The Age Of Skin

BOOK REVIEW by Willard Manus

“Where lies the appeal of fascism and its many forms, soaking into Europe like ink into a dry blotter? It lies in the fact that fascism requires no qualifications, no guarantees, no certification of any specific education or knowledge. Fascism’s appeal lies in belonging to a like-minded group of people, in acceptance, in the violence of one gang over another, in the easily stoked feeling that we’re better than others, we’re finally better, and being better–-surprise, surprise–-doesn’t take much, only the same blood group and a willingness to do violence to those who don’t share that blood group with you.”

That quote comes from THE AGE OF SKIN, the latest collection of essays by Dubravka Ugresic. This courageous and brilliant writer has become the conscience of our time, a fighter for democratic, human values, a valiant and uncompromising critic of all that has gone wrong in our world, a world that is presently under siege from fascism.

Born in Croatia, Ugresic can no longer live in her home country, thanks to threats on her life by the reactionaries who took power after Croatia became an independent nation following the civil war in Yugoslavia. The failure of communism was followed by the failure of democracy, thanks to the re-emergence of the Ustashas, the WWII Croatian-Nazi party, now posing as freedom-lovers and patriotic icons. “These Balkan scum,” Ugresic writes, “have been strutting their feathers before us over the last twenty years–-the criminals and murderers, thieves and embezzlers, liars and mafia bosses, general and soldiers, priests and clergy, politicians and politics, but also the attorneys, both men and women, who have been successfully defending them.”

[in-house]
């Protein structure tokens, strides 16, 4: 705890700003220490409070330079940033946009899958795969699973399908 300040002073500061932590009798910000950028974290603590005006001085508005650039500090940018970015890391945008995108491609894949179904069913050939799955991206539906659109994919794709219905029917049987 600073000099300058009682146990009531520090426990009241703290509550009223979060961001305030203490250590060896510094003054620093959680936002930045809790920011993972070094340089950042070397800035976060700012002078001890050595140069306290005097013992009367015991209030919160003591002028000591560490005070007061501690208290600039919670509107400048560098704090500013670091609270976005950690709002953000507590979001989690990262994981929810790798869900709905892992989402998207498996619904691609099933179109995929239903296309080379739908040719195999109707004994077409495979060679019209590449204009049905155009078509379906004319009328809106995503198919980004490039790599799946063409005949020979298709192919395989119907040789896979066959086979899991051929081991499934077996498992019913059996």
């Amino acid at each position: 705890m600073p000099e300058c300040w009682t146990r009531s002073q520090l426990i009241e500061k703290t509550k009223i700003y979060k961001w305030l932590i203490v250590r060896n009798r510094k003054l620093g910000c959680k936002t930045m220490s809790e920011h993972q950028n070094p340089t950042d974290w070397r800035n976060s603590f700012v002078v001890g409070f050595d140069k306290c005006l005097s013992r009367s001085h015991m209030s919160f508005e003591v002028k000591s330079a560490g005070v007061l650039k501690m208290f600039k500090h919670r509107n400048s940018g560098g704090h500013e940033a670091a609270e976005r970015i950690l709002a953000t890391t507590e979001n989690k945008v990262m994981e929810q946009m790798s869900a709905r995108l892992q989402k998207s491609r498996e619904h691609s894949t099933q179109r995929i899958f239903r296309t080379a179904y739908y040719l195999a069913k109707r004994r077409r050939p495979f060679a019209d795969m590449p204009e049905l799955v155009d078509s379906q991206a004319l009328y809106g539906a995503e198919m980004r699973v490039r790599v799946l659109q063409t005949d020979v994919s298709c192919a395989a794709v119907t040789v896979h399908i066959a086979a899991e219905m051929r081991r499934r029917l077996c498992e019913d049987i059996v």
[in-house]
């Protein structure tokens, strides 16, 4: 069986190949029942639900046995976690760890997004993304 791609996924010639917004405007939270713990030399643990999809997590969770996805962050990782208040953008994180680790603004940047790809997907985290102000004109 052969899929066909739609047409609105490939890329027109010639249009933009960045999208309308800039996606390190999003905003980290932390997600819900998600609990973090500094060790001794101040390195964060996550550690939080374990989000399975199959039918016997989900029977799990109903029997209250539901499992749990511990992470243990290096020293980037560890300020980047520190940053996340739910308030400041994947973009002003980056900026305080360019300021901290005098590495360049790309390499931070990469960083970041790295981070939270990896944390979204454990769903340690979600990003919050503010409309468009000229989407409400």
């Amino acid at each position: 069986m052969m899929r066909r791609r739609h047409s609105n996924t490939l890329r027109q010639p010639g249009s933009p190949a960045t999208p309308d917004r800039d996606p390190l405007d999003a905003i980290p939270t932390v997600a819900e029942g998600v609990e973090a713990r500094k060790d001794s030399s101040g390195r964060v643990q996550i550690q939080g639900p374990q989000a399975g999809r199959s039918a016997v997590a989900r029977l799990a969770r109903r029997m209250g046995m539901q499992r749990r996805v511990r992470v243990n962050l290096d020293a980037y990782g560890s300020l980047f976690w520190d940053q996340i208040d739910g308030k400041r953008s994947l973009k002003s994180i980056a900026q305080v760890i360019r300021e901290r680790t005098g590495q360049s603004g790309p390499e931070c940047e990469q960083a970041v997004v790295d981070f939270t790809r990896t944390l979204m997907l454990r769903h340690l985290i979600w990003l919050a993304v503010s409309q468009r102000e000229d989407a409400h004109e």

Ugresic writes out of despair and darkness, fearing that these criminals have taken over just about everywhere. Yet she refuses to remain silent: in essay after essay, whether writing about politics, misogyny, literature, movies and television, hot springs and medicine, she defends democracy and freedom, community and solidarity. Here, for example, is what she has to say about selfishness in the 21st century:

“It bears remembering that in this society of ours, rooted in an overweening happiness, empathy has been jettisoned. Everyone is pre-occupied with their own life, their own little existence. And as long as people stare obsessively at their reflection on the smooth screen, there will be no room for the lives of others, there is simply no room.”

(Translated from the Croatian by Ellen Elias-Bursac.